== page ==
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Healthy Skepticism Library item: 3008

Warning: This library includes all items relevant to health product marketing that we are aware of regardless of quality. Often we do not agree with all or part of the contents.


Publication type: Journal Article

Solomon F, Mendelson WB.
Sleeping pills.
N Engl J Med 1979 Jul 26; 301:(4):214-5


(Limited to parts of article dealing with promotion.) Examination of current advertisements raises doubts about whether they present balanced, clinically relevant information to aid the conscientious physician in prescribing hypnotics. The Food and Drug Administration needs to be more vigilant and timely in insisting on “complete labeling” that is maximally useful in both format and content to the physician. Consideration should be given to requiring that such complete information appear in advertisements rather than being limited to the Physicians’ Desk Reference and professional package inserts.

*nonsystematic review/United States/journal advertisements/quality of information/regulation of promotion/Food and Drug Administration/FDA/hypnotic/EVALUATION OF PROMOTION: JOURNAL ADVERTISEMENTS/PROMOTION IN SPECIFIC THERAPEUTIC AREAS: PSYCHIATRIC DISEASES/REGULATION, CODES, GUIDELINES: DIRECT GOVERNMENT REGULATION Anti-Anxiety Agents/adverse effects* Flurazepam/adverse effects* Humans Sleep Initiation and Maintenance Disorders/drug therapy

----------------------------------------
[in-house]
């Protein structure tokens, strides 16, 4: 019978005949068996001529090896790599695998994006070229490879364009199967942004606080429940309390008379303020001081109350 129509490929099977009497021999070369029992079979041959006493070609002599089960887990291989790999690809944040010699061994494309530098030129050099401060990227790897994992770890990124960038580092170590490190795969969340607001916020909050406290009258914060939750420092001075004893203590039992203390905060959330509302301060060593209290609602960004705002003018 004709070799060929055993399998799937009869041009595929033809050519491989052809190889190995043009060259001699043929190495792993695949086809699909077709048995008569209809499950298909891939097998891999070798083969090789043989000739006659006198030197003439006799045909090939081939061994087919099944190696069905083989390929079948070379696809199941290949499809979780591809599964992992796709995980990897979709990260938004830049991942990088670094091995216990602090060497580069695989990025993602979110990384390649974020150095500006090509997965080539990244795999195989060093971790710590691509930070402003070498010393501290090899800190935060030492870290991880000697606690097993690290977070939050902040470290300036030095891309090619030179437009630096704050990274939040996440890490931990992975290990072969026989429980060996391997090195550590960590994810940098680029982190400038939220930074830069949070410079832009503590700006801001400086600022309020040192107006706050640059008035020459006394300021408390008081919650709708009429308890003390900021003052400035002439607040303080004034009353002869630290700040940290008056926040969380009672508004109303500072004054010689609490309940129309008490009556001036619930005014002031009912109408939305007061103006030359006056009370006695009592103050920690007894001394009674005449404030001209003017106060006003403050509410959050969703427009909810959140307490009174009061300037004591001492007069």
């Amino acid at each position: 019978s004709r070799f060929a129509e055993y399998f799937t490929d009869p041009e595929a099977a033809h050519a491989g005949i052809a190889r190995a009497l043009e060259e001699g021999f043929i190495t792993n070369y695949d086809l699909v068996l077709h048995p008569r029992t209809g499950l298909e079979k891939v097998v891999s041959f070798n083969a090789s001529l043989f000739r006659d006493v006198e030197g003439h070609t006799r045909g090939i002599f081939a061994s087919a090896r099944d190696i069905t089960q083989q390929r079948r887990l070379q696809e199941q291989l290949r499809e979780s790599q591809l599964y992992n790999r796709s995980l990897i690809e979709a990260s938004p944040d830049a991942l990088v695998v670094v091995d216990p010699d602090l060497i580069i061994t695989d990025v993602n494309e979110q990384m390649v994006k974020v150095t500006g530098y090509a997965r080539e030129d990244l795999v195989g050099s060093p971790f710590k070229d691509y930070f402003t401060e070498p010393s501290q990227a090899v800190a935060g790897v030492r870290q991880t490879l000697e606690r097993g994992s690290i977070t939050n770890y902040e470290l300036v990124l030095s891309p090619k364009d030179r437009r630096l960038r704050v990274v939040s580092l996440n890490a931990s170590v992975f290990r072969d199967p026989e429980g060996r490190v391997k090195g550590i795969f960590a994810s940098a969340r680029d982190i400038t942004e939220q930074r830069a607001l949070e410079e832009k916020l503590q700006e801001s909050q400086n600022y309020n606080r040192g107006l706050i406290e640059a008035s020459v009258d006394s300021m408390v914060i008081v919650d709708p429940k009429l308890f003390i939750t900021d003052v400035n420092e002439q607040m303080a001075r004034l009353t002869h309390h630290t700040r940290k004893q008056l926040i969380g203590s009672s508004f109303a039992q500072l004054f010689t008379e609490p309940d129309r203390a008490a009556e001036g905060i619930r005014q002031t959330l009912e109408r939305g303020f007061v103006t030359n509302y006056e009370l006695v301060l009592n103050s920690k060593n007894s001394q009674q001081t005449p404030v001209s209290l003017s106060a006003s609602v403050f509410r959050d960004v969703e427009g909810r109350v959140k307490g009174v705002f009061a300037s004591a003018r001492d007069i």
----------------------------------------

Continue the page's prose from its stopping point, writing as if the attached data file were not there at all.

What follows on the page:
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As an advertising man, I can assure you that advertising which does not work does not continue to run. If experience did not show beyond doubt that the great majority of doctors are splendidly responsive to current [prescription drug] advertising, new techniques would be devised in short order. And if, indeed, candor, accuracy, scientific completeness, and a permanent ban on cartoons came to be essential for the successful promotion of [prescription] drugs, advertising would have no choice but to comply.
- Pierre R. Garai (advertising executive) 1963